Representatives from The MERL*** (Museum of Rural Life), who brought along various ladybird merchandise, were in attendance too, because the Ladybird archive is lodged with Reading University. Leicestershire Museums Services brought along some items from their collection and along with expert and collector Helen Day they were collecting Ladybird stories from Loughborough people - people who may have worked at the factory, or knew someone who did. Oh, and not forgetting the archivist from Penguin who was also present. Charnwood Museum had a display in their changing exhibition area, and the Ladybird benches were still in Queen's Park, inviting people to sit and rest awhile. Despite the very heavy rain, and despite the fair being in town, lots of people popped down to be involved in this event, although the guided walk didn't take place, so instead, we were treated to the surprising story of Ladybird Books from inside in the dry from a Ladybird expert at the university!



All in all, a great week for Loughborough, and all topped off with the last travelling fair of the season! 











*The Bellfoundry Trust can be found on Twitter and on Facebook

**Ironically, the architectural firm which has grown from the original practice created by Edward T. Allcock when he left the joint practice he had with Barrowcliffe is now known as A+G Architects (formerly Allcock and Grieves), and as well as having an office on Leicester Road, Loughborough, they also have an office in Oxford.

***The MERL also have an extensive collection of material related to Robert Bakewell.

You are welcome to quote passages from any of my posts, with appropriate credit. The correct citation for this looks as follow:

Dyer, Lynne (2019). Loughborough firms in the spotlight. Available from: https://lynneaboutloughborough.blogspot.com/2019/11/loughborough-firms-in-spotlight.html  [Accessed 17 November 2019]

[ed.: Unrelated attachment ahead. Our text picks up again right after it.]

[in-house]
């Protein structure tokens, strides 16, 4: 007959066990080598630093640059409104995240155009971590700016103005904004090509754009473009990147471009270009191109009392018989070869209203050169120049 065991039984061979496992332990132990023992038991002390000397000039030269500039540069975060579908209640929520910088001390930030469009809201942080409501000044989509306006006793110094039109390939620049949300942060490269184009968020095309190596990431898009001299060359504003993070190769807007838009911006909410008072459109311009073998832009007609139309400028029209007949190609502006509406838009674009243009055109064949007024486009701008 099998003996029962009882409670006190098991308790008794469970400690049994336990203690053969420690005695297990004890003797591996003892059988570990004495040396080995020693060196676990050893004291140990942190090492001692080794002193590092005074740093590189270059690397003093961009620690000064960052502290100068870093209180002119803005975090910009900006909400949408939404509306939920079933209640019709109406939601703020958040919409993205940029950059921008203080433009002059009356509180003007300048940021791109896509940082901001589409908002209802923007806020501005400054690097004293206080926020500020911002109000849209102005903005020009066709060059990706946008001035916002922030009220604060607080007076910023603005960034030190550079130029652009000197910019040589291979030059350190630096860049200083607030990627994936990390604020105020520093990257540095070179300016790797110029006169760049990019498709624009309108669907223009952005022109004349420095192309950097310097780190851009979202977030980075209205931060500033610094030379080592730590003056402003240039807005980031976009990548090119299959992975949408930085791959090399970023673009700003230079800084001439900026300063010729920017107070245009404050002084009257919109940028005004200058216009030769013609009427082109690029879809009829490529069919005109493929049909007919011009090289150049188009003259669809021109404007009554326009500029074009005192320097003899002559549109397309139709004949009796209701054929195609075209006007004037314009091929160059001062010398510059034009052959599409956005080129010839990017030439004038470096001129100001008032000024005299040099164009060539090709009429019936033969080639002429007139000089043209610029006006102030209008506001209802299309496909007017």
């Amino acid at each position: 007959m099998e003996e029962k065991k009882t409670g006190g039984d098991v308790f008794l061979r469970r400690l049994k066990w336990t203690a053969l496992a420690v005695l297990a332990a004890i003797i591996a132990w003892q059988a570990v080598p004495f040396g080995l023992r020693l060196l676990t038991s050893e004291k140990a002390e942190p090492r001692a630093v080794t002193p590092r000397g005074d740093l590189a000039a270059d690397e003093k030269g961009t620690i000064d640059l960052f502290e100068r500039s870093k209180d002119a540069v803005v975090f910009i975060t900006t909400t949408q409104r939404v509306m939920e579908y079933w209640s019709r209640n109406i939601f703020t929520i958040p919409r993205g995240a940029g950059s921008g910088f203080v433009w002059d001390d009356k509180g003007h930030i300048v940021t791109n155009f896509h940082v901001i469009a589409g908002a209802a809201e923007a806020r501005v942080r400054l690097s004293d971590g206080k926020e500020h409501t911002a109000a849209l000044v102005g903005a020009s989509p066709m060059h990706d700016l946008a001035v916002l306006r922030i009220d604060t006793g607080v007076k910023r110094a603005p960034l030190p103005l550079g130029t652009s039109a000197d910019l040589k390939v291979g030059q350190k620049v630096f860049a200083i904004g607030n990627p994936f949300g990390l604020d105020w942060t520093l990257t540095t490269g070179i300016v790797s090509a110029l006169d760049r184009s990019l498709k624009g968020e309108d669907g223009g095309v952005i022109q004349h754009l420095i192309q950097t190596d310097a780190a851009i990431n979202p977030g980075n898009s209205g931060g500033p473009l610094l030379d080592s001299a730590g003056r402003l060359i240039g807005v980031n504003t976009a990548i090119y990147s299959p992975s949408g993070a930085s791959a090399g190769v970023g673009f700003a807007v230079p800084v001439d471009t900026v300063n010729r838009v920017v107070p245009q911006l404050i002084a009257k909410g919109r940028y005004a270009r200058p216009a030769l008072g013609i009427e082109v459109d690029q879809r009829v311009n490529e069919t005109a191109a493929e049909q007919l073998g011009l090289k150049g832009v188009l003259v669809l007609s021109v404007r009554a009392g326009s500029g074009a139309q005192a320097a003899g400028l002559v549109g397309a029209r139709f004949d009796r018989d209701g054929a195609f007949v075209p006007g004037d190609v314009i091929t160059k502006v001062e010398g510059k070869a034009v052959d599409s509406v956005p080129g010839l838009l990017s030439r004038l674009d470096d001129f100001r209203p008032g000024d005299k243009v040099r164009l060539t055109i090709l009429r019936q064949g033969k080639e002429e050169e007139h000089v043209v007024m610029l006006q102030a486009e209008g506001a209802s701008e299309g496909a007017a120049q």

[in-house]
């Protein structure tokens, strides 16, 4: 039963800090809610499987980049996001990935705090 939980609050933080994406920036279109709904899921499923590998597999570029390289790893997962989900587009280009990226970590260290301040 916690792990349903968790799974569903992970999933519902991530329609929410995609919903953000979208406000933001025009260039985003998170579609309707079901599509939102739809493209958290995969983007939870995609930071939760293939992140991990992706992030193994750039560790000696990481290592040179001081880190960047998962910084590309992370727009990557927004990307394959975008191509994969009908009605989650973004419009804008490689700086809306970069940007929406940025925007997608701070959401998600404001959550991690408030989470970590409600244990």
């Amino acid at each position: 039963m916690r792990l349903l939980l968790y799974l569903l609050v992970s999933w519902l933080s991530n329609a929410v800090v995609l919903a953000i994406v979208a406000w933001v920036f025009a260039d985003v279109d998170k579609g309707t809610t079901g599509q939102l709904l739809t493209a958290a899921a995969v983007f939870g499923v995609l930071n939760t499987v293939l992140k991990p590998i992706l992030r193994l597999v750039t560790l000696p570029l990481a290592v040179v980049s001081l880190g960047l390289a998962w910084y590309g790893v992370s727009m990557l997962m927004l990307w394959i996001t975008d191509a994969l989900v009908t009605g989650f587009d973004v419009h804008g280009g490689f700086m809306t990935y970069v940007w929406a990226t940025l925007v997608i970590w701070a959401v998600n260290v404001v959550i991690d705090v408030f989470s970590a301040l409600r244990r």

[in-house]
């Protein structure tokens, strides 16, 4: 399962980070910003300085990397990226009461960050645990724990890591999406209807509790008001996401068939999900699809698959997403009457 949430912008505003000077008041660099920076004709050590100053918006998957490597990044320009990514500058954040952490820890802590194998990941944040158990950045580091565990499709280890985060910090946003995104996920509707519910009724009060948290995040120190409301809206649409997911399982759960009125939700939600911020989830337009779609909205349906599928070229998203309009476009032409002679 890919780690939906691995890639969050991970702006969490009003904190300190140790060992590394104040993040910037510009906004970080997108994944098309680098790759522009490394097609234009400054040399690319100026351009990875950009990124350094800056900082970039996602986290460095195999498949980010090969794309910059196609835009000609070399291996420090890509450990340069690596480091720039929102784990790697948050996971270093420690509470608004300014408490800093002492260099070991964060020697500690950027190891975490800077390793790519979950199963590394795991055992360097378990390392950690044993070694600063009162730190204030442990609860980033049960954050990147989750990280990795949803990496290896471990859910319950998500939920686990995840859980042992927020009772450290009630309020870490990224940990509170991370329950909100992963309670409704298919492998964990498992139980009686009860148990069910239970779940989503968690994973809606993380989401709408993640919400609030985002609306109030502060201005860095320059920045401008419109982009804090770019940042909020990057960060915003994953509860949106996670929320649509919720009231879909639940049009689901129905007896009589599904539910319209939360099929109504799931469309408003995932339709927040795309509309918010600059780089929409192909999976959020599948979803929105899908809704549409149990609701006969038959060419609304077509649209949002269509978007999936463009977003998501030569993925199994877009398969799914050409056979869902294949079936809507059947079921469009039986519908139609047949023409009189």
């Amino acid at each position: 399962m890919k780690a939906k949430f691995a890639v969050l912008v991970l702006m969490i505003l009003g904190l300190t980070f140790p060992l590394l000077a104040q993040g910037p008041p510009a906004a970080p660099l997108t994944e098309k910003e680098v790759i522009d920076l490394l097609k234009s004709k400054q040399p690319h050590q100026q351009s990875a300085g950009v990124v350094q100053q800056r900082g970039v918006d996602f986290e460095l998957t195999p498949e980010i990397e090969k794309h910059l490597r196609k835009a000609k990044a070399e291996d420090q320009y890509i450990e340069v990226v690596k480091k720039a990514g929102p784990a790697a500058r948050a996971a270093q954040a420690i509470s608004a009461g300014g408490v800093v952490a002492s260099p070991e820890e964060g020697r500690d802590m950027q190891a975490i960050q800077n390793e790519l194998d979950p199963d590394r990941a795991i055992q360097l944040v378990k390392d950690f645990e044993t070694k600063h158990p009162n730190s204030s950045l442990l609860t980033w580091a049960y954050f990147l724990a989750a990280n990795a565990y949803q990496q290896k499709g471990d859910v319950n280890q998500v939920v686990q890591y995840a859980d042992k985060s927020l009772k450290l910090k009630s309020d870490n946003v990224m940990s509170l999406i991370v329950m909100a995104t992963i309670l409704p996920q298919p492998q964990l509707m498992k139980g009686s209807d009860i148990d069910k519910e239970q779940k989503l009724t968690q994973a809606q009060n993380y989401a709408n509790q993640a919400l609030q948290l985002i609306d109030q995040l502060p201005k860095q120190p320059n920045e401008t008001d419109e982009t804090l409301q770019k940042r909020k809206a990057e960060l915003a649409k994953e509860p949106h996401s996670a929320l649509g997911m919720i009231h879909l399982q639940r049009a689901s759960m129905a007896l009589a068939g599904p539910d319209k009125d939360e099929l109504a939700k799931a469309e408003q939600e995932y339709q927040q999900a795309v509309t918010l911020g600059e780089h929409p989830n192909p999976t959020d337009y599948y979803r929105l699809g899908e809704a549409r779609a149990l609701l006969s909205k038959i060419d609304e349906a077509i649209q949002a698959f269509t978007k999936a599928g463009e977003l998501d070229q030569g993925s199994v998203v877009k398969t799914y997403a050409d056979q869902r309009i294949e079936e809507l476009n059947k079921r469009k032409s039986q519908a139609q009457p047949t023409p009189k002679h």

Take down policy:
 post no pictures that are not my own, unless I have express permission so to do. All text is my own, and not copied from any other information sources, printed or electronic, unless identified and credited as such. If you find I have posted something in contravention of these statements, or if there are photographs of you which you would prefer not to be here, please contact me at the address listed on the About Me page, and I will remove these.
Thank you for reading this blog. 

Lynne
        

Sunday, 10 November 2019

Remembrance 2019

Remembrance in Loughborough, 10 November 2019












Remembrance in Melbourne, 10 November 2019











You are welcome to quote passages from any of my posts, with appropriate credit. The correct citation for this looks as follow:

Dyer, Lynne (2019). Remembrance 2019. Available from: https://lynneaboutloughborough.blogspot.com/2019/11/remembrance-2019.html  [Accessed 10 November 2019]

Take down policy:
 post no pictures that are not my own, unless I have express permission so to do. All text is my own, and not copied from any other information sources, printed or electronic, unless identified and credited as such. If you find I have posted something in contravention of these statements, or if there are photographs of you which you would prefer not to be here, please contact me at the address listed on the About Me page, and I will remove these.
Thank you for reading this blog. 

Lynne